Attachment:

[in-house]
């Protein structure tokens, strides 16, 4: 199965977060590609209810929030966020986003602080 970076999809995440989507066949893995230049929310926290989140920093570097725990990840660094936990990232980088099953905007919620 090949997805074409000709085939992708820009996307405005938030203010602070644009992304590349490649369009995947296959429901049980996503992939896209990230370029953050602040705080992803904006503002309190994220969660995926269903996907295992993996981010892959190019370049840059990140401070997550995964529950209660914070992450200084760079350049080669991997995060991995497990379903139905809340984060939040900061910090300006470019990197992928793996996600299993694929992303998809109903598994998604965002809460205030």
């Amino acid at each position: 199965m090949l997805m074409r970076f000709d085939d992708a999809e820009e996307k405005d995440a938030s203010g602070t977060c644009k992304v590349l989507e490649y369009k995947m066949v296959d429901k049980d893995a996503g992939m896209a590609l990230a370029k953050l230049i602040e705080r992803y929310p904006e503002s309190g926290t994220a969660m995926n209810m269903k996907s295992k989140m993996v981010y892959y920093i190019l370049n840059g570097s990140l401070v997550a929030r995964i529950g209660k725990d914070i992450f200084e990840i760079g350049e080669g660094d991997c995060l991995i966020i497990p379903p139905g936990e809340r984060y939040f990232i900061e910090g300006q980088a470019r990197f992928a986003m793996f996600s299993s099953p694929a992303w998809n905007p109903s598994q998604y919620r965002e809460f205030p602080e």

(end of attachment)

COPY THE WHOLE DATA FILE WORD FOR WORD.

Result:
[in-house]
């Protein structure tokens, strides 16, 4: 199965977060590609209810929030966020986003602080 970076999809995440989507066949893995230049929310926290989140920093570097725990990840660094936990990232980088099953905007919620 090949997805074409000709085939992708820009996307405005938030203010602070644009992304590349490649369009995947296959429901049980996503992939896209990230370029953050602040705080992803904006503002309190994220969660995926269903996907295992993996981010892959190019370049840059990140401070997550995964529950209660914070992450200084760079350049080669991997995060991995497990379903139905809340984060939040900061910090300006470019990197992928793996996600299993694929992303998809109903598994998604965002809460205030």
């Amino acid at each position: 199965m090949l997805m074409r970076f000709d085939d992708a999809e820009e996307k405005d995440a938030s203010g602070t977060c644009k992304v590349l989507e490649y369009k995947m066949v296959d429901k049980d893995a996503g992939m896209a590609l990230a370029k953050l230049i602040e705080r992803y929310p904006e503002s309190g926290t994220a969660m995926n209810m269903k996907s295992k989140m993996v981010y892959y920093i190019l370049n840059g570097s990140l401070v997550a929030r995964i529950g209660k725990d914070i992450f200084e990840i760079g350049e080669g660094d991997c995060l991995i966020i497990p379903p139905g936990e809340r984060y939040f990232i900061e910090g300006q980088a470019r990197f992928a986003m793996f996600s299993s099953p694929a992303w998809n905007p109903s598994q998604y919620r965002e809460f205030p602080e």